From the kitchen of One Perfect Bite...I first made this bread as a bride. I love loaves that have great flavor and attitude, so as soon as I saw Jane Grigson's recipe, I knew I had to make her bread. The bread is a French peasant loaf and it is packed with lots of old world flavor. It is easy to make but unless you raise walnuts and can press them for oil, it is pricey to make. All nut breads benefit from aging and this loaf is no exception. It is best eaten the day after it is made. It is wonderful when spread with a good goat cheese and toasted slices are guaranteed to get your morning off to a great start. I hope you try it. if you do, let me know what you think. Here is what I had to say about the bread when I first posted it to the blog.
Today is World Bread Day and I almost - almost - forgot. I'm sneaking under the wire with a yeasted walnut bread from Southern Burgundy that was developed by Jane Grigson, an English food writer. She was a good friend of James Beard and had the unique honor of having her work translated into French. That was an uncommon occurrence 40 years ago. I've had her recipe for decades and never made it for want of walnut oil. Fortunately, I've remedied that and was able to make the bread for this event. The bread is simple to do, and while it's a bit costly to make, it is delicious. The only change I would make is to increase the measure of walnuts used in the bread. I can't wait to see how it tastes tomorrow after it's had time to ripen. This recipe makes 4 small loaves of a bread that is flavored with onions, chopped walnuts and walnut oil. The aroma of this bread when it is baking will bring you to your knees and the trick will be allowing it to cool before you slice into it. The bread has a lovely crust and a very mild onion flavor. Here, just in time for World Bread Day, is Jane Grigson's Yeasted Walnut Bread from Southern Burgundy. Enjoy!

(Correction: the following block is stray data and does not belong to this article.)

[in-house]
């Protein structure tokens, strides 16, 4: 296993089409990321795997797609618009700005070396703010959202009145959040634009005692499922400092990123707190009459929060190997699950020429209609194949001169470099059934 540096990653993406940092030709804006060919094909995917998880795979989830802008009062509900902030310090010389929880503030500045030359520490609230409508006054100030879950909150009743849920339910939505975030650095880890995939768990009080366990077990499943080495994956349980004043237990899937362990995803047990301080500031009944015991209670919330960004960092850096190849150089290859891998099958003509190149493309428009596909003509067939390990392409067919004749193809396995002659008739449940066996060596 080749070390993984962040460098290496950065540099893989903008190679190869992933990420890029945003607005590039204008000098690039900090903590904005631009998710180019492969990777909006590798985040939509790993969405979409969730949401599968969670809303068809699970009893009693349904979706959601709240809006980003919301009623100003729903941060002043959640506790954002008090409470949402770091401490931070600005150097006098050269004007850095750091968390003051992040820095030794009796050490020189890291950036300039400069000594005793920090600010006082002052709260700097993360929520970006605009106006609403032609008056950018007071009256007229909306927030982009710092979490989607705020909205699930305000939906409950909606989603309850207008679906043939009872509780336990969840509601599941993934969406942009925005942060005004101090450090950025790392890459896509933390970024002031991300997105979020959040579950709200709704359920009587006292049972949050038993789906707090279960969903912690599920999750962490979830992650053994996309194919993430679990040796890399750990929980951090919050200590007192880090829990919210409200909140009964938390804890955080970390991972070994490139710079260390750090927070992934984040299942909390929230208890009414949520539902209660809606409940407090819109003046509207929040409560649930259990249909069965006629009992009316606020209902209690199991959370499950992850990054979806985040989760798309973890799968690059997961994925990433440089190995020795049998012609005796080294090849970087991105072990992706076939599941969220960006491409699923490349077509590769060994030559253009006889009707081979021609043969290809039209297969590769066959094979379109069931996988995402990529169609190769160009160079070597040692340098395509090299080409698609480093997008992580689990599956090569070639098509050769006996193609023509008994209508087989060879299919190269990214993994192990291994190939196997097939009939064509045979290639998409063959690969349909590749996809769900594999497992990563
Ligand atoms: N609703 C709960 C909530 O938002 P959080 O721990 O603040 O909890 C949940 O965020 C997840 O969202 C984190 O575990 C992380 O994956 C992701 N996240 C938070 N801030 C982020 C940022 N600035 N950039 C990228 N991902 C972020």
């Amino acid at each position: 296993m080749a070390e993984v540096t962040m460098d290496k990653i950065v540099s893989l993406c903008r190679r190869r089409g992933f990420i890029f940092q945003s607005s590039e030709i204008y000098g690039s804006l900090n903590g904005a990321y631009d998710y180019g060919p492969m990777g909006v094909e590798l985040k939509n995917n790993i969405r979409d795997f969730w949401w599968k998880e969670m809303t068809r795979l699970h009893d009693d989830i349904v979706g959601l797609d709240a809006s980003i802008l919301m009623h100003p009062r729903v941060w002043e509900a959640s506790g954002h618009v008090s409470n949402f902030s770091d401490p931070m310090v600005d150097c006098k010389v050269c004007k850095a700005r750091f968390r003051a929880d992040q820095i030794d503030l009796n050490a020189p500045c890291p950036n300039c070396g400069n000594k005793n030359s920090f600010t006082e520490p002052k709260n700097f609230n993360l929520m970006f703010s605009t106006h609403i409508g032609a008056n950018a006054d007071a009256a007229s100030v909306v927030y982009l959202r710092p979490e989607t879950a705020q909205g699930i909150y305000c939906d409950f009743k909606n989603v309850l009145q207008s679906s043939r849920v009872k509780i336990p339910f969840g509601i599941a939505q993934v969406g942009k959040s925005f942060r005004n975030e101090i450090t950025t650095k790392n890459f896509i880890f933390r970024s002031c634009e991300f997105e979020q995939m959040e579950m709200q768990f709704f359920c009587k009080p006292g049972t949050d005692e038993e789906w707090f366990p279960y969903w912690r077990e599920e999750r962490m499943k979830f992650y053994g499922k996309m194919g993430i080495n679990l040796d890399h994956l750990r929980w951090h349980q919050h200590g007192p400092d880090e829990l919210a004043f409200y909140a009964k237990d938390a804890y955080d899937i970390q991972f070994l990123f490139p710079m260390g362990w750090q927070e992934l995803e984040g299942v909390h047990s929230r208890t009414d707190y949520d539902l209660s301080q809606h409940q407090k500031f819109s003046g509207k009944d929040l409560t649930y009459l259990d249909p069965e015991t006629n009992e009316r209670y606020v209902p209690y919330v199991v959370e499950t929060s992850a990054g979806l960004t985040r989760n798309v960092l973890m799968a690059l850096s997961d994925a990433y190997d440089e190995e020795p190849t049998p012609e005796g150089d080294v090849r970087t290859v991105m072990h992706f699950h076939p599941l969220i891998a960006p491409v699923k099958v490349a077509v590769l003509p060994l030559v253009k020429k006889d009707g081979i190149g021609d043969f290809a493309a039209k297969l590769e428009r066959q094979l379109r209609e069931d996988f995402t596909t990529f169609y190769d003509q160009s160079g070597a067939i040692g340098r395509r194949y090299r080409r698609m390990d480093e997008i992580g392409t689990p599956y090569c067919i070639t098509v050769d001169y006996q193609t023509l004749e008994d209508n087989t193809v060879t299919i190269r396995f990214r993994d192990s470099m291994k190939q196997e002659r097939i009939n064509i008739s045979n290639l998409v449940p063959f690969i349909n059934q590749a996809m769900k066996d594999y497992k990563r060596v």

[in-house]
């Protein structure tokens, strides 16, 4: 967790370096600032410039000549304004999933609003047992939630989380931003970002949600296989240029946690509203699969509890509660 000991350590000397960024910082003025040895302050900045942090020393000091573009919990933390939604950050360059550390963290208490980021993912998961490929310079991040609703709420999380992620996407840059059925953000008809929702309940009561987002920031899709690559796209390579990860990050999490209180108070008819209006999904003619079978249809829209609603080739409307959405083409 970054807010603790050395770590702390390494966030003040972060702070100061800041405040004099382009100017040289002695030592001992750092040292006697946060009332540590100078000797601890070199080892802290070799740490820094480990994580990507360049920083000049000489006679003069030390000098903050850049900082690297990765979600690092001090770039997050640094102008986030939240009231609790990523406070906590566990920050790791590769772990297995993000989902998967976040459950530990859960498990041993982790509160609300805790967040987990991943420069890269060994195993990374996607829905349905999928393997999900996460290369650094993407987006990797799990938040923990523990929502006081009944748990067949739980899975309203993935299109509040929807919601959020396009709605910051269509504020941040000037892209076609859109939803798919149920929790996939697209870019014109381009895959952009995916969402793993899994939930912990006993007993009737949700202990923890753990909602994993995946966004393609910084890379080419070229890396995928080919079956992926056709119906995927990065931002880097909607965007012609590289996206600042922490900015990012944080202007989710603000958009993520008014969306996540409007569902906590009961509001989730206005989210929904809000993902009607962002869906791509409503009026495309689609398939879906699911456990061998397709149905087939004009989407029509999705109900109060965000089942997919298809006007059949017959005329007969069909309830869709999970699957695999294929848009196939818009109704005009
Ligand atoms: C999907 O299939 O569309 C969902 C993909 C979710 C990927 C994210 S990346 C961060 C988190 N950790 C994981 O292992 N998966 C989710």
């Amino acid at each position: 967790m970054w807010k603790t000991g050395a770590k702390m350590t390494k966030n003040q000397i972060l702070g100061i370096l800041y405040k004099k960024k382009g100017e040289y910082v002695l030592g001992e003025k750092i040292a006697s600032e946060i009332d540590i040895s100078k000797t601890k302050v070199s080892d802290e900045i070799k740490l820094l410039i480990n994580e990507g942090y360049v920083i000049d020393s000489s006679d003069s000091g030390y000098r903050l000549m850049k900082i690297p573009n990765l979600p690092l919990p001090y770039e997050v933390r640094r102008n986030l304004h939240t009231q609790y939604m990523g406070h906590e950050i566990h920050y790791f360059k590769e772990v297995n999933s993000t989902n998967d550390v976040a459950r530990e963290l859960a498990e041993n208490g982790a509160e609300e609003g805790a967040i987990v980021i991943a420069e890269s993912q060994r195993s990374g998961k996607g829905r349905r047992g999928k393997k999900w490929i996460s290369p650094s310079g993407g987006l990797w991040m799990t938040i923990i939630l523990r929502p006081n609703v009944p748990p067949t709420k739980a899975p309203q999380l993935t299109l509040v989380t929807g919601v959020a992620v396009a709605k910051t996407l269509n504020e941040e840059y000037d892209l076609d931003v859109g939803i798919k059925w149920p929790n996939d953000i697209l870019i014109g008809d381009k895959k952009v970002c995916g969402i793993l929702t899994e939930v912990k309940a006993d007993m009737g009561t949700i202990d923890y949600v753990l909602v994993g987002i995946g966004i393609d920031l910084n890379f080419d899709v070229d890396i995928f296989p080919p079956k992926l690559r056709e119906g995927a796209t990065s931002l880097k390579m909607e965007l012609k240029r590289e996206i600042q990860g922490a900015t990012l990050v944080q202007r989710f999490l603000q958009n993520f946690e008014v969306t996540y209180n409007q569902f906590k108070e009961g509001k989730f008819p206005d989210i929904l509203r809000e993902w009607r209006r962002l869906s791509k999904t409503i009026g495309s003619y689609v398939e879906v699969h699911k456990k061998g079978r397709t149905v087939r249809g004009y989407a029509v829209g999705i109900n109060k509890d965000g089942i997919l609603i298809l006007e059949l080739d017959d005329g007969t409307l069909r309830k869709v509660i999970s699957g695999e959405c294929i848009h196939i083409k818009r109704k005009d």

Yeasted Walnut Bread from Southern Burgundy...from the kitchen of One Perfect Bite, courtesy of Jane Grigson from James Beard's Beard on Bread
5 cups all purpose flour (preferably unbleached)
1 tablespoon salt
2 tablespoons sugar
2 packages active dry yeast or 4-1/2 teaspoons active dry yeast
2 cups warm milk
1/2 cups walnut oil or olive oil or 8 tablespoons (1 stick) butter, melted but cool
1/2 to 1 cup walnuts, roughly chopped
3/4 cup onion, finely chopped
1) Sift flour, salt, and sugar into a warm bowl. Dissolve yeast in 1/2 cup of warm milk, and pour it into middle of the flour, together with walnut oil (or butter) and remainder of milk. Knead well until dough is firm and blended into a smooth, springy ball, about 10 minutes.
2) Leave in a warm place to rise for 2 hours. Punch down dough, mix in walnuts and onions, shape into four rounds, and leave on a greased baking tray to rise for 45 minutes. Bake at 400 degrees F for 45 minutes or until loaves sound hollow when tapped underneath. Yield: 4 small loaves.
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